by Janna Leyde
In my efforts to establish an earnest, influential connection between brain injury and yoga, I had found myself steeped research. We’re talking links upon links to abstract PDFs, blog posts, medical journals, and news articles—the kind of work that muddles my consciousness. I glaze over. I get bored. I wonder why I’m doing this, why my back kinda hurts, if I should sit differently, maybe practice my forearm stand, cut my bangs. Maybe I should make some tea or coffee, maybe have a beer. Oh wait, where was I?
Somewhere in the murky pond of TBI sequelae, that laundry list of brain injury symptoms. Yuck.
Yet, I promised myself that I was going to trudge through no matter what, because this is important stuff and my gut, my guru, and my research are all telling me there is something really big here. It’s just hard to access, and I’m getting a little lost in the mess of putting together the pieces that no one else (no one that I can find) seems to have put together yet. Yoga + Mental Deficits is just not on the map yet. Unless it’s with kids—people are jumping to marry anything on the autism spectrum with yoga. So there is something out there as TBI sequelae often fall on that spectrum. I had discovered a blessed lead…
As I chased down my autism spectrum lead, I landed on cognitiveyoga.com, an obscure website run by a woman in New Hampshire (a woman who has not updated her website in who knows how long) who is exploring the idea that yoga can improve behavior and cognition. I fished around the dead links and found a list.
I love lists. I love writing them. I love reading them, pondering how they came to be, how those particular objects, actions, words got to be in that group. In this case, it was a grouping of study skills to help ADHD kids stay task-oriented during a yoga practice.
10 SIMPLE PRACTICES
- Come to a complete rest before beginning a new task.
- Do one thing at a time
- Complete each action
- Focus the attention where the work is taking place
- Don’t criticize yourself or others
- Do what is needed without regard for likes and dislikes
- Work in a quiet, clean environment
- Consider one another
- Work for improvement, not perfection
- Create helpful routines, study, rest, play, and work in the proper amounts each day.
All of these notions apply to my father’s yoga practice. So I made a note to email him and another note to break down autism spectrum behaviors as they compare to those of brain injury survivors.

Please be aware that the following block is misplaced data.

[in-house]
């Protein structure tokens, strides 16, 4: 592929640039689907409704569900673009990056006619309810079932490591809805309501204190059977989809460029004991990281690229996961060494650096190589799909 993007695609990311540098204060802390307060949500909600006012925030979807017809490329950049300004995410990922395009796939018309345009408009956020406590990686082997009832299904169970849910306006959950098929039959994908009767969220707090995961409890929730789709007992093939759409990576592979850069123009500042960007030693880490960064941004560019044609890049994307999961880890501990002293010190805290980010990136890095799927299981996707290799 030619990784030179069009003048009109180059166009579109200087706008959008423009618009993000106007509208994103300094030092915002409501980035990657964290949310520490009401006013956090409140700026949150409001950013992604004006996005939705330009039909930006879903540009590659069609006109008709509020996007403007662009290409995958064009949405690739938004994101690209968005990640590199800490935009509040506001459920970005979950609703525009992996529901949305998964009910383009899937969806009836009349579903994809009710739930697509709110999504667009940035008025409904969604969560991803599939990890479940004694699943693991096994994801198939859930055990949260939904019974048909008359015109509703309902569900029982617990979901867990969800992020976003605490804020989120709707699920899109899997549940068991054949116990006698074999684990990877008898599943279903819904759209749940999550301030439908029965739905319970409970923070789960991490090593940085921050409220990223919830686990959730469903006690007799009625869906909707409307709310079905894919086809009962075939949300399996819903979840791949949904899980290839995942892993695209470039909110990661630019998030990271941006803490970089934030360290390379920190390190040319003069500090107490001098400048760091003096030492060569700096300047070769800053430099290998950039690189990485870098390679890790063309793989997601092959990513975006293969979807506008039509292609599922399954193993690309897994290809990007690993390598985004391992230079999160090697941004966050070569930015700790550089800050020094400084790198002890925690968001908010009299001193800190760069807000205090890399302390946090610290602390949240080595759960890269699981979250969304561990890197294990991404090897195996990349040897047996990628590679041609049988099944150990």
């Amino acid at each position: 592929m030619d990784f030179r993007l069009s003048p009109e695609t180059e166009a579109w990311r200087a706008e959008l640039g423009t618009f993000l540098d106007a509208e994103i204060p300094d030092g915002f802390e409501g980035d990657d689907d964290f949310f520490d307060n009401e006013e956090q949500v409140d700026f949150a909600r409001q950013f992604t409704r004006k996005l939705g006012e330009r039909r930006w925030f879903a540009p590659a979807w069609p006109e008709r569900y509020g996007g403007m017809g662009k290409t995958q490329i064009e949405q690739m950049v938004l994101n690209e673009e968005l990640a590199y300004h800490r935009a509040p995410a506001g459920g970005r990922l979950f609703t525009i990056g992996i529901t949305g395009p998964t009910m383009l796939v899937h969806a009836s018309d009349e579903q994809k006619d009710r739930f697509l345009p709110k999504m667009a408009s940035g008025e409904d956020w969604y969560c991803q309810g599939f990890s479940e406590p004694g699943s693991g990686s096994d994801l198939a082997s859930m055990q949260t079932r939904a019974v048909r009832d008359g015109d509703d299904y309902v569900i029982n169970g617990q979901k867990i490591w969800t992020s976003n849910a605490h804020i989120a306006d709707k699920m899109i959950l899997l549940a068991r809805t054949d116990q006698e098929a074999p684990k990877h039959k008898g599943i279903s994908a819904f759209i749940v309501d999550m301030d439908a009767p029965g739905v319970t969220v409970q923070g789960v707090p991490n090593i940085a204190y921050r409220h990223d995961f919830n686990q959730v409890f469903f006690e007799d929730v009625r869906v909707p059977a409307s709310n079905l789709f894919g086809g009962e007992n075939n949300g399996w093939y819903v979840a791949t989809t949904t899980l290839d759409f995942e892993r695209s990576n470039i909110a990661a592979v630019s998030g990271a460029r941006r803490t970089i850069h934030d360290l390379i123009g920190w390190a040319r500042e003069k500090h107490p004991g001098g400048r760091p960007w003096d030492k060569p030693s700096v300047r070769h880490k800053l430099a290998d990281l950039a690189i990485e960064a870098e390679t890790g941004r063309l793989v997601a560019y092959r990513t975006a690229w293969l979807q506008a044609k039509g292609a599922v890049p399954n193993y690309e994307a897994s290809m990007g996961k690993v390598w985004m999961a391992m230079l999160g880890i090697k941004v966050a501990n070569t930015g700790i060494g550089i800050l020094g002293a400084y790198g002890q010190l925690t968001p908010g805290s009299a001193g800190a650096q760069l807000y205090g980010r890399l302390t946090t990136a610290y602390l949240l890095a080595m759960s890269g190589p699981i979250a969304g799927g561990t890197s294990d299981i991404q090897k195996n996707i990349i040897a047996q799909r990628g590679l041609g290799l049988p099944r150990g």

In fact, this list is about slowing down and staying aware—what yoga student couldn’t benefit from Simple Practices? It wasn’t the yamas nor neyamas, but there might be ways we can all relate.
#1,2, and 3: Don’t prepare for Half Moon if you’re still in Warrior One.
#4,5: Don’t worry about what your neighbor is doing with his feet over his head.
#6,9: Know that you’re on your mat to improve not to perfect.
#7: Keep the coffees and teas off to the side. Or digging a little deeper, take a moment to clear your mind as class starts
#10: study (engage serratus anterior), rest (take a child’s pose), play (leap, fall, fly, tumble, laugh) and work (yes, hold plank for that long).
Simple Practices—a simple guide to staying present and knowing when and why to carry out your next action. I, too, would keep this list in mind for my next yoga class.
But in that moment, I was going to sit up straighter and finish my researching for the day. Then I would practice some pincha mayurasana. Then, I might have a glass of wine with dinner. Or maybe cut my bangs.
Janna Leyde is a yogi and writer living in Brooklyn. When she’s not on her mat or at the front of the room teaching, she is working on publishing her first novel, He Never Liked Cake, a coming of age memoir that tells the story of growing up with her father’s traumatic brain injury. Oscillations: A Yogic Exploration of the Brain offers her perspective on the practice through the lens of the complex human brain.